In 2012, President Obama told a group of college students: “Check this out, all right? I’m the president of the United States. We only finished paying off our student loans about eight years ago.” That means the President and First Lady were well into their careers, with a combined resume of civil rights attorney, law professor, politician, author, nonprofit director, dean of students, big-law lawyer, and more before they paid off their law school and undergrad loans in their forties. If you needed a clear picture of how law school loans could hang over you, even throughout a successful career … there you go. During my own law school application process, I was deeply concerned about how law school loans could inhibit me from pursuing a public interest law career, but I’m here to share my own success in the law school scholarship application process to encourage you to take advantage of the same programs.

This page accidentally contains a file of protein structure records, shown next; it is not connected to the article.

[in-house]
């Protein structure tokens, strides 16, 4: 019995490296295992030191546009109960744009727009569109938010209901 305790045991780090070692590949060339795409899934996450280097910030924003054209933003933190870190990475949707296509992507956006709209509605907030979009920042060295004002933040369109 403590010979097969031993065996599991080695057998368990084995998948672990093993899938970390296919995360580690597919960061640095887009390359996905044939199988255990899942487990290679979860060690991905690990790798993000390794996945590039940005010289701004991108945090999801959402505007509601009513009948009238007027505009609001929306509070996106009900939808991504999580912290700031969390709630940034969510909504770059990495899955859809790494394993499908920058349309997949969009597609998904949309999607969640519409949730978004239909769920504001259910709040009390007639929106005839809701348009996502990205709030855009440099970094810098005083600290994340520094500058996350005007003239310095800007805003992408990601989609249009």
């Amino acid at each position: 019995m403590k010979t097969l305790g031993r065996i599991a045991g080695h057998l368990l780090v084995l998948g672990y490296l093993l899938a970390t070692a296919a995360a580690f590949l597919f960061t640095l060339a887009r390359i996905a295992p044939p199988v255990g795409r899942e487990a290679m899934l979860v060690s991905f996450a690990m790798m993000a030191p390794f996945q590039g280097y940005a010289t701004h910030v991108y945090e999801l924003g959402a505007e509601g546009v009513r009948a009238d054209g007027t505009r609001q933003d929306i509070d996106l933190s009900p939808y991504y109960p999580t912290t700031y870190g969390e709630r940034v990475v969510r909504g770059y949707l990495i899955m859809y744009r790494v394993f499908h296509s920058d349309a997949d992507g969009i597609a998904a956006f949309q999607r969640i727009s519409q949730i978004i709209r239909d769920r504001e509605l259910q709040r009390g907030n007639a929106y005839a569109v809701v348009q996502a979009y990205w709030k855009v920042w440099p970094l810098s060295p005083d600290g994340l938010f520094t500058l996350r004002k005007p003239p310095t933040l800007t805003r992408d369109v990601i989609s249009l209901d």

Interviews — they’re a necessary part of any career, and particularly in the career of an aspiring lawyer. My own law school application adventure included numerous interviews related directly to my law school apps, and later on for scholarships. You reach a point where interviewing really does become a better experience and you learn something about what it takes to be truly effective when you have your moment to shine.